Study Together. As basic as this truth may seem in a post on Family Worship it still must be said. Parents are to set the words and commands of God before our children (Cf. Deut. 6:6-7). We cannot fulfill this parental responsibility when the book in which the words are found is never opened. The next question in your mind might be: “But what should I study from God’s word?” I have some thoughts on that question, but it will wait until the next post. For now let us recognize that we must study the Bible with our children if we expect them to know it.

Sing Together. Even though there is a healthy range in musical ability across families, psalms and hymns should be sung in our homes. For some this task is easy due of the musical gifts the Lord has given. For others, this part of family worship is more difficult. In extreme cases, mp3s and CDs can provide the necessary scaffolding to be able to sing together. However, for the most part, we should pick up our favorite psalter and hymnal and worship God in song together, even if it is only a joyful noise. Even 3 year-olds can easily learn psalms and hymns. Once known, they will have the opportunity to participate in the church’s worship when those songs are selected by the pastor. As our children mature we can teach them to sing parts and have them accompany our singing with different instruments, all to the praise and glory of God.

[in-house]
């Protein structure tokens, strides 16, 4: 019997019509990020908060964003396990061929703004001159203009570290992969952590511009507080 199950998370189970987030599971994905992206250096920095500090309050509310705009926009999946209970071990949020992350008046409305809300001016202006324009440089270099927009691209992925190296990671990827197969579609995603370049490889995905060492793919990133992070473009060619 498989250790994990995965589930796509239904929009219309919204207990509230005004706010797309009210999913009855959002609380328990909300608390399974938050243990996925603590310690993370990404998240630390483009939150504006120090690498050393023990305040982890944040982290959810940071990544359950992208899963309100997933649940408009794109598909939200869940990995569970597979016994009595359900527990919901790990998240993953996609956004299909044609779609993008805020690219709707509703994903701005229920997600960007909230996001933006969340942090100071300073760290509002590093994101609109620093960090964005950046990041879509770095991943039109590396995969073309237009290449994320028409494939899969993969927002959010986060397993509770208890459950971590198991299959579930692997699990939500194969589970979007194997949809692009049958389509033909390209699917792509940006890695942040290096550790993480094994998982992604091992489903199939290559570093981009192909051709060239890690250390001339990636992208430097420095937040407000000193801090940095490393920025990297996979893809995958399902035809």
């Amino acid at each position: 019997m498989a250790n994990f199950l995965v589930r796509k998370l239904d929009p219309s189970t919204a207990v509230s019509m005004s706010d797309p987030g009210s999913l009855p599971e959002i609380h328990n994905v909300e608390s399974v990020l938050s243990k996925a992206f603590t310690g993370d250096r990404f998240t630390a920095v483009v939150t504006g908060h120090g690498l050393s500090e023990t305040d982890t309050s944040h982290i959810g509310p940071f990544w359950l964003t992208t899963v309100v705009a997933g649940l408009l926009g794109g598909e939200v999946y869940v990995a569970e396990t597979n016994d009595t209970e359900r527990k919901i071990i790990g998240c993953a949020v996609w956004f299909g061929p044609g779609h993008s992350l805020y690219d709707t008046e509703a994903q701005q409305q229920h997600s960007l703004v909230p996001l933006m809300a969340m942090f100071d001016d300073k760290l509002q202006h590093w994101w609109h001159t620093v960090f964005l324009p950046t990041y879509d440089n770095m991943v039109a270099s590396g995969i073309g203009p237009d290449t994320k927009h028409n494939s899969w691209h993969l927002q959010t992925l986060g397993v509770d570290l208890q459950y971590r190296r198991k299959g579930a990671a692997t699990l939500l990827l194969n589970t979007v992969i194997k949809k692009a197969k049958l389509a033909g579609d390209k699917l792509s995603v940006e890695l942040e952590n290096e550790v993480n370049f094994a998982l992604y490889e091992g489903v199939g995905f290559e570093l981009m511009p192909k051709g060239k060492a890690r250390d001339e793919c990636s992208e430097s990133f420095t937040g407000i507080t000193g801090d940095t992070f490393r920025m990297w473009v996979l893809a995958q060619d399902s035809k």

Family worship can be a tremendous spiritual catalyst. As the Holy Spirit gives fruit, our children will learn how to pray, participate in congregational worship, and hear the very promises and commands of God. Do not deprive your children of that opportunity.

Don’t Worry. I Picked Your New Year’s Resolution.

Bible Open

Within the family context, God’s word provides us with the stability we need live for his glory. Therefore it is important that we are students of the Bible. Our personal worship is of most significance. From our private practice of Bible study we will build our leadership in family worship. Our teaching to our children will only be as meaningful as our personal worship is strong. So a couple of thoughts about these activities: